Last week, the news from Chattanooga, TN left us shocked. Four Marines killed, several others injured in an unprovoked attack by what appears to be a jihadist gunman. Since then, one of the injured has also died from his wounds.
Many of us feel connected to the military and specifically the Marine Corps because our sons, brothers, fathers, husbands, or other loved ones are currently serving or have served as Marines in the recent past. Others are preparing to serve. No doubt, I wasn’t the only one who experienced that moment when my breath caught in my throat, knowing That could’ve been my son (my brother, my dad, my husband).
My heart grieves for those families. As the victims’ names and pictures circulate, I can’t stop the tears, any more than I can stop the anger–yes, even hatred for the killer. It doesn’t matter what nationality he was. His reason doesn’t matter. There simply is no excuse, no good reason for what he did.
Even as I give in to my anger, I recall the Scripture text I read only days before. “Love your enemies and pray for those who persecute you, that you may be sons of your Father in Heaven. He causes his sun to rise on the evil and the good, and sends rain on the righteous and the unrighteous.” (Matthew 5:43-45, NIV) The passage continues explaining that if we only forgive those who forgive us, we’re no better than those who don’t know or honor God. The passage ends with an admonition in verse 48: “Be perfect, therefore, as your heavenly Father is perfect.”
Most of us probably think of perfect as being without flaw, but the Greek can also be translated as “complete.” Interesting. Possibly the hardest thing to accomplish, humanly speaking, is what makes us complete in God’s eyes.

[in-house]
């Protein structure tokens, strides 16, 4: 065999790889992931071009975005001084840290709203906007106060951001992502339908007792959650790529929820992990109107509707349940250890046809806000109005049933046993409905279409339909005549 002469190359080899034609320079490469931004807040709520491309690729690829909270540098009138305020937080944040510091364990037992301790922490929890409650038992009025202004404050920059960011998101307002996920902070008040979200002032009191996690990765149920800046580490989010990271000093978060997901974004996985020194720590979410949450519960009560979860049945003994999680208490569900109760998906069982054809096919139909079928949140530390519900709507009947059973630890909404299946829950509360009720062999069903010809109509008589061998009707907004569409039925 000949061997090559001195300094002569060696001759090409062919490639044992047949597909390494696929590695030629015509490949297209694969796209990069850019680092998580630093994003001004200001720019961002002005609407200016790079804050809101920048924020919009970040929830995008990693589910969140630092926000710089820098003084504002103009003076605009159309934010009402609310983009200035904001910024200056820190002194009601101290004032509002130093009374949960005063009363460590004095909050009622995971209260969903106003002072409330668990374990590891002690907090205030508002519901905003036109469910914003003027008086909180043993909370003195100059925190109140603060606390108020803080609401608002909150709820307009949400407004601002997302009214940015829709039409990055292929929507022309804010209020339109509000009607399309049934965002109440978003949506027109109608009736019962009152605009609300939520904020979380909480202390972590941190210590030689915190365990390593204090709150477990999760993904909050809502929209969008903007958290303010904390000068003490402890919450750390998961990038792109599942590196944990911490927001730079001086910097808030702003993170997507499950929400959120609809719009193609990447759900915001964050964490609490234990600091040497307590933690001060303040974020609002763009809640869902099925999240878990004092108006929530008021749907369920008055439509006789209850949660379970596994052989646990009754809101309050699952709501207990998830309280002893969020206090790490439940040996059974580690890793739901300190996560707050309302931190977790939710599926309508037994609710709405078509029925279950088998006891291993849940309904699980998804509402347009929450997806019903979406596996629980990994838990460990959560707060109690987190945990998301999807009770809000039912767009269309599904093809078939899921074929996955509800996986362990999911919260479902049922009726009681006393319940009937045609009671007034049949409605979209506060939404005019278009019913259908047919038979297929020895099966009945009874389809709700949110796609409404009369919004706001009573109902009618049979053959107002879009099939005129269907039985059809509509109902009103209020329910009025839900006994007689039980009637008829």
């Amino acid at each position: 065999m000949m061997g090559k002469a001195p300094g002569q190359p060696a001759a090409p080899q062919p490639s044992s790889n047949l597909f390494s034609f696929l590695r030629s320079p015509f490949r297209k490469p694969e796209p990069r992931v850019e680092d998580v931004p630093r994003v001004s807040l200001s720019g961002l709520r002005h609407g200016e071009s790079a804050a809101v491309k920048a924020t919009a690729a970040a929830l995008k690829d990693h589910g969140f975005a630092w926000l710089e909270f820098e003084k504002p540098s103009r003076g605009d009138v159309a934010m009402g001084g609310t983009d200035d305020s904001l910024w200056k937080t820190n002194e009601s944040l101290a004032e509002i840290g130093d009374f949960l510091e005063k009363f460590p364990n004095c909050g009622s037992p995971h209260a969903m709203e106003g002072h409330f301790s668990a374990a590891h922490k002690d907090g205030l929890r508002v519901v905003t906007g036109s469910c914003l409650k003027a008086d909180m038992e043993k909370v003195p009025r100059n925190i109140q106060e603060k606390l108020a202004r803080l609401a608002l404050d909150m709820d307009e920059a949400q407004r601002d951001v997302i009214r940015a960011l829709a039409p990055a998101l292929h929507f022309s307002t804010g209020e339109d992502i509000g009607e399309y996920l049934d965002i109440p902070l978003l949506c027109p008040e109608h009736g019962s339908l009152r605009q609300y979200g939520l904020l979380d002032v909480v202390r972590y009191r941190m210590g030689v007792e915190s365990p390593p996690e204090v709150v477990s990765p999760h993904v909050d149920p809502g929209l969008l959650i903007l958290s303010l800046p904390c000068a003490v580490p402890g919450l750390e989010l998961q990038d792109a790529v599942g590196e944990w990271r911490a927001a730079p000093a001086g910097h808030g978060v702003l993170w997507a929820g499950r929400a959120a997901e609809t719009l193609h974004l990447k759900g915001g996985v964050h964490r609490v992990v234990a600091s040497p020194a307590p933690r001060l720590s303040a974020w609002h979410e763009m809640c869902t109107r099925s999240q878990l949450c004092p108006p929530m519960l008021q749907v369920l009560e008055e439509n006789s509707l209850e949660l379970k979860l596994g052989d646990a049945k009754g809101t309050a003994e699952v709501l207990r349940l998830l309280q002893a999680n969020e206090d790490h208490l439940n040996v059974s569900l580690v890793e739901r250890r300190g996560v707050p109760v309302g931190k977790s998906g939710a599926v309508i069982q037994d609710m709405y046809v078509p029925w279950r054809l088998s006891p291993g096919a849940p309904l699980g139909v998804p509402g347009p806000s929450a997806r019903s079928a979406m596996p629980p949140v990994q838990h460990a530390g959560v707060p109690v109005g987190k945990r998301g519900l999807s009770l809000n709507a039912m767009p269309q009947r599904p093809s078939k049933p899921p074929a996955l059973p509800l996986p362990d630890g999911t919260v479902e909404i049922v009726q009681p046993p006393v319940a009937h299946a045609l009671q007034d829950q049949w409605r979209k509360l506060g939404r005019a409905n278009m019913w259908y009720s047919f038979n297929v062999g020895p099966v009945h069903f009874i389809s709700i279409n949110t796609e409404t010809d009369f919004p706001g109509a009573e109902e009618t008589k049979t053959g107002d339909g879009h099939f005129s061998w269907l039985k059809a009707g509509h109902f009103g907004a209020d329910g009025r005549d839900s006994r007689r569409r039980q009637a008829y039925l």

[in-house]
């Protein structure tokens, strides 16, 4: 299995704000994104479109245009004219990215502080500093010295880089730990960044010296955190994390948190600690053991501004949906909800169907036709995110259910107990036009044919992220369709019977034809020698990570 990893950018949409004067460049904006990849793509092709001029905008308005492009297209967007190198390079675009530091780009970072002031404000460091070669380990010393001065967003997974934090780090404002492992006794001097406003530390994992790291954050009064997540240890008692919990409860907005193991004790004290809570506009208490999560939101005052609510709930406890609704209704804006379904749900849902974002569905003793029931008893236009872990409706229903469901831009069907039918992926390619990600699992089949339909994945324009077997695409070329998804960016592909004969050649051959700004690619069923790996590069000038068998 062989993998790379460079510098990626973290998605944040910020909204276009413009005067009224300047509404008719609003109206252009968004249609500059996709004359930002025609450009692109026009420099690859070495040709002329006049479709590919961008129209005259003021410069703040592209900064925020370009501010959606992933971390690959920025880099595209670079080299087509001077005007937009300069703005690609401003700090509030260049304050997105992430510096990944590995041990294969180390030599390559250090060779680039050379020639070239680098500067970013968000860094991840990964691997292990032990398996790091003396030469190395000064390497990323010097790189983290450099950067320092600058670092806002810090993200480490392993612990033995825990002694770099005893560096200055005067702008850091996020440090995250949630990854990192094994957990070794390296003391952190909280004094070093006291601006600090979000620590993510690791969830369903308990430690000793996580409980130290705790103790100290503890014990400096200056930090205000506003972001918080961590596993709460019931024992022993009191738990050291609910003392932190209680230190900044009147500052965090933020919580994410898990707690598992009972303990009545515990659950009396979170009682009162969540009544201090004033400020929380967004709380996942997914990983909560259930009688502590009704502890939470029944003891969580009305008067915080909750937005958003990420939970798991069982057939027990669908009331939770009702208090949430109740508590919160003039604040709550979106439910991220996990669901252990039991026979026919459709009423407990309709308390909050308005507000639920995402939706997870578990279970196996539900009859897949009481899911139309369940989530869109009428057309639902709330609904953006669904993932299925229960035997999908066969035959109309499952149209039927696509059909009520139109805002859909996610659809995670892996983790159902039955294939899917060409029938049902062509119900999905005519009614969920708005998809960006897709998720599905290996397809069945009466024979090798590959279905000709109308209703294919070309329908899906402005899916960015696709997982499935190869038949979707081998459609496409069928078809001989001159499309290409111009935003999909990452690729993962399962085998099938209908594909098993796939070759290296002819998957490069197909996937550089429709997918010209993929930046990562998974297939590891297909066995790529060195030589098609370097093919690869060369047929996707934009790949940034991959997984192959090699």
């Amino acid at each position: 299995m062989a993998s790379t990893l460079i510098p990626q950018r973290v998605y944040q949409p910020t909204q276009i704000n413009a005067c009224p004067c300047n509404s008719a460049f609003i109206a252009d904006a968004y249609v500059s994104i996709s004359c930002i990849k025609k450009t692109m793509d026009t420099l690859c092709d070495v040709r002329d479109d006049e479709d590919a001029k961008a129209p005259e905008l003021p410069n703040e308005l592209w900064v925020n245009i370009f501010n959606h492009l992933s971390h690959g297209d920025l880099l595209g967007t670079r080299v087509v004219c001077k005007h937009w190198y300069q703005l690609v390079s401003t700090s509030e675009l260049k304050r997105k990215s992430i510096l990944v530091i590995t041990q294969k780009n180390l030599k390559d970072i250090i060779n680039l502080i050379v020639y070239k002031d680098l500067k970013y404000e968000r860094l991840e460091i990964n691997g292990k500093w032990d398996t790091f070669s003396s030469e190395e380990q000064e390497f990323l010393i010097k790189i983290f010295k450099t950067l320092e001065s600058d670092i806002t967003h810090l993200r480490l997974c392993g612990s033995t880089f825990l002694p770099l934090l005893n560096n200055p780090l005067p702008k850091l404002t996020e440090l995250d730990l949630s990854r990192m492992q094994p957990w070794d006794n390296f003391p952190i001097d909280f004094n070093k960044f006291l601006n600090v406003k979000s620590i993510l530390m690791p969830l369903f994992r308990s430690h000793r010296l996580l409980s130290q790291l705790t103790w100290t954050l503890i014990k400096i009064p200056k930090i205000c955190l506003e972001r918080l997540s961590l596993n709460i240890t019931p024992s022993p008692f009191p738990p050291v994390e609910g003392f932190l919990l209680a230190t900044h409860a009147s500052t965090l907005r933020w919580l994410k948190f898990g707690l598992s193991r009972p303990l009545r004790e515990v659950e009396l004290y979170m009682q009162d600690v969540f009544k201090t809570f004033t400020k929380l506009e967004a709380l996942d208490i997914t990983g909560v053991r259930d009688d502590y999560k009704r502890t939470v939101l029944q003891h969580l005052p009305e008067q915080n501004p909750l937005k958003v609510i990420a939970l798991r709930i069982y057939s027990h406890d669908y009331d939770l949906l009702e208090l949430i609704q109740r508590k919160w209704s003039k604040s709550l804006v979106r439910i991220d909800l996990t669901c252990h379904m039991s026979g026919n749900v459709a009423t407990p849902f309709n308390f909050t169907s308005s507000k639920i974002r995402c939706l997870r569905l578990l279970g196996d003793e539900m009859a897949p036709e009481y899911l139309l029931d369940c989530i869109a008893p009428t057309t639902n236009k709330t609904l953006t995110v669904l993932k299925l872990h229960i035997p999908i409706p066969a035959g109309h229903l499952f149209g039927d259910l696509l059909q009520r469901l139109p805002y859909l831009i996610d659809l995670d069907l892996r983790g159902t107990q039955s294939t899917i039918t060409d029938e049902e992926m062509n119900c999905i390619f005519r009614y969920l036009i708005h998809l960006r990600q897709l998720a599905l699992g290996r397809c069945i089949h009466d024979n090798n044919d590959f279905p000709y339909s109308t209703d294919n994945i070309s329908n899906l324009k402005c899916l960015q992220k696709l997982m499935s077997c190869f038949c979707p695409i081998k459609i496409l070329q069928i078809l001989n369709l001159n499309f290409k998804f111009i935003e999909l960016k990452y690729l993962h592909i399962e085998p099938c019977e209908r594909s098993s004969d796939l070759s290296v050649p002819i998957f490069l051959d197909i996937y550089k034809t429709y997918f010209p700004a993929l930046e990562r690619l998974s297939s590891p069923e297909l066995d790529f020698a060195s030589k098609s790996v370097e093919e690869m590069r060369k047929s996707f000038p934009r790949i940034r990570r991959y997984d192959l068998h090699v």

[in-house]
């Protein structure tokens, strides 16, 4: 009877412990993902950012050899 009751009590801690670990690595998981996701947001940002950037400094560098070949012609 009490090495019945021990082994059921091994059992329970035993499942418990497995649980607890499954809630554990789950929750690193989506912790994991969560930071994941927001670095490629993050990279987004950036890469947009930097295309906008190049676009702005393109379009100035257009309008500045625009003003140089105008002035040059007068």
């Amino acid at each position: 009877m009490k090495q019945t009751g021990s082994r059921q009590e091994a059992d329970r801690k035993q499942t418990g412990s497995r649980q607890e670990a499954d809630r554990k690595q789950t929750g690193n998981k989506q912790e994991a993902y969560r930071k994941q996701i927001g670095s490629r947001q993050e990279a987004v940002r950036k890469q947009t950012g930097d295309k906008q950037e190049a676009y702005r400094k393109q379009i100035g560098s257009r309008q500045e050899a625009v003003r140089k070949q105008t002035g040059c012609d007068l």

How? How do we accomplish that when everything inside us screams for vengeance, for justice?
How did Jesus–beaten and tortured, dying a slow death on a cross–how was He able to ask the Father to forgive the very men who pounded spikes through his flesh?
It occurred to me that He knew their fate if they remained unforgiven. He knew the horrors they’d face for eternity would vastly outstrip His own momentary pain and suffering. He knew! And he didn’t want even His worst enemies to suffer an eternity like that.
Do I want that for the shooter? A part of me would like to say yes, but in reality, could I sentence a fellow human being to such an end? No, I can’t. My only choice, then, is to say along with Jesus, “Father, forgive him. He had no idea what he was doing, no clue what the eternal result would be.”
Father, forgive us our sins, as we forgive those who sin against us. Please. May we be perfect, complete, like Jesus.
I welcome your thoughts on how it is possible to forgive when it seems impossible.